Vegan Wax AromaTarts
Essential Herbal Magazine January/February 2019
scents help me feel cozy hibernating indoors during this gray, cold time of the
year. I have never made candles, but
friends often gift me with the good essential oil candles and the flameless wax
candles that look real. One friend gave
me a wax tart melter with some lovely Lemon Verbena scented soy wax tarts. Swoon!
I’ve been addicted to them ever since.
The wax tarts made with essential oils are surprisingly hard to find, at
least in towns near me, and they are not cheap.
The ones made with fragrance oil smell great in the package, but the
scent changes during the melting. I
decided to make my own wax tarts without using Bee’s wax despite it being my
favorite wax. Bees are dwindling in
numbers and working hard enough already.
Warning, OCD tangent just ahead!
It could be contagious.
My supply shelves held Bee’s wax, Candelilla wax and Carnauba wax, but no Soy wax, and after a bit of research on soy wax, I decided not to order any. In researching waxes for the tarts, I found several references suggesting that soy candle wax is solvent extracted from genetically modified soy seed grown with pesticides. It is grown by just a handful of growers, including Monsanto, and only in the United States. I love the smokeless properties of soy candles, but I can’t un-see that research now. Unless something more positive comes to light, I will personally pass on using soy wax for now.
Candelilla wax is extracted from Euphorbia cerifera, a shrub native to Mexico. It is a cosmetic astringent, emulsion stabilizer, and does have a scent, though it does not seem unpleasant to me. Think of an extremely mild scent of honey and resin, or maybe honey and camphor. I could not detect the wax scent at all in the sample tarts I made. References to Candelilla wax suggest it is a low hazard wax.
Carnauba wax is harvested from the leaves of the Coepernicia prunifers palm tree in Brazil. It is one of the hardest natural waxes. It is commonly used in commercial waxes and polishes, and to coat pills and candies, because of its durable nature and high luster.
Virgin Coconut oil hardly needs an explanation. The benefits in food and skincare are legion. It is made from the fresh coconut meat of the coconut palm tree that grows in tropical climates. It retains the fresh coconut scent and is high in lauric acid. Refined coconut oil (copra) is made from the scraped, dried fruits of the same tree and is widely used in soap making and other skincare applications.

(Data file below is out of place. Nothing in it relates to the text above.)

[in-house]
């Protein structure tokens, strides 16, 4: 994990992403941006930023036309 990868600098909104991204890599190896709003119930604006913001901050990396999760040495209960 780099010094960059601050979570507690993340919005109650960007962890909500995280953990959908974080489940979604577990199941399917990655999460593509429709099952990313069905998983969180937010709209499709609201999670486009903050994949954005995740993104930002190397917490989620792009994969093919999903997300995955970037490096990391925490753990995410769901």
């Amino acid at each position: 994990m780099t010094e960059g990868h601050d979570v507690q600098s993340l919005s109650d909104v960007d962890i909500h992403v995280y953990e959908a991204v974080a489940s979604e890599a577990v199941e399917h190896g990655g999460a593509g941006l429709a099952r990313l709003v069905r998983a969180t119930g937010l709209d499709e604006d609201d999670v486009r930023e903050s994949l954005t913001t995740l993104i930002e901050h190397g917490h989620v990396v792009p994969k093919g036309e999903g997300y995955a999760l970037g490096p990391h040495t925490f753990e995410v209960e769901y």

Mountain Rose Herbs had a guest candle recipe post on their blog containing Carnauba and Coconut oil. I always have coconut oil on hand, so I measured out equal parts Carnauba and virgin coconut oil. Carnauba takes a long time to melt. The finished tart was so hard it hadn’t melted in 50 minutes over the low heat of the melting dish.
It obviously was not suitable for wax tarts. After seeing how hard that wax combo was, it makes sense that it would burn cleanly with a candle flame, and would not distort or collapse as happens with softer candles.
I scaled down a wax tart recipe with bee’s wax and coconut oil that I found online, but substituted Candelilla for the bee’s wax. Candelilla is generally a good vegan substitute for bee’s wax, with similar melting temps, yet much harder. The finished tart was way too soft.
The mad scientist in me surfaced. The chicken breasts I was going to make for dinner went back in the refrigerator. Dinner was not happening that night. I filled every votive container I had with various increments of Candelilla and V Coconut oils. I labeled each votive. As the wax hardened, I noticed hairline cracks on some of the wax clinging to the sides of the jars.
The next votive was bee’s wax and coconut oil, made so I could compare the sheeting of various combinations. I wanted lovely scent, so I added a half an eyedropper of a Lavender and Rosemary essential oil blend to each 1 oz. votive of melted wax. I hoped to end up with a tart that wouldn’t fingerprint with handling.Two of the newer pours coated the votives without cracking, similar to Bee’s wax. I melted them in the warmer, one at a time, and took notes. I tried to melt the bee’s wax and coconut tart, but part of the square imprint still remained after an hour of melting. It smelled glorious, though.
Only three tarts made the final cut for me, and I liked each of them for different reasons.
3:1 – V. Coconut/Candelilla - The tart looked firm and shiny, but melted completely in 25-30 minutes. The scent from the coconut oil and essential oils held wonderfully. The downside was the shiny surface smudged pretty easily with handling. All in all, for my own use, and carefully stored, these would probably be my first choice.
2:1 – V. Coconut/Candelilla – Firm and shiny, it melted in 35 minutes. Less sensitive to smudging when handled quickly and the scent was wonderful.
1:1 – V. Coconut/Candelilla – Firm, shiny, and fully melted in 40 minutes. No nicks or smudges! The EO scent held ok, though was less pronounced than the above 2 tarts. These would be likely to hold up well even if stacked together in cello bags.
The formulas with higher ratios of Candelilla wax looked great, and there were no visible cracks in the tarts themselves, but they were disappointing overall. The melt took too long.
Some EO blend suggestions:
Lemongrass, Ginger and Vetiver
Rose Geranium, Lavender and Frankincense
Bois de Rose, Geranium and Patchouli
Bergamot, Patchouli and Almond
Lavender, Juniper and Rosemary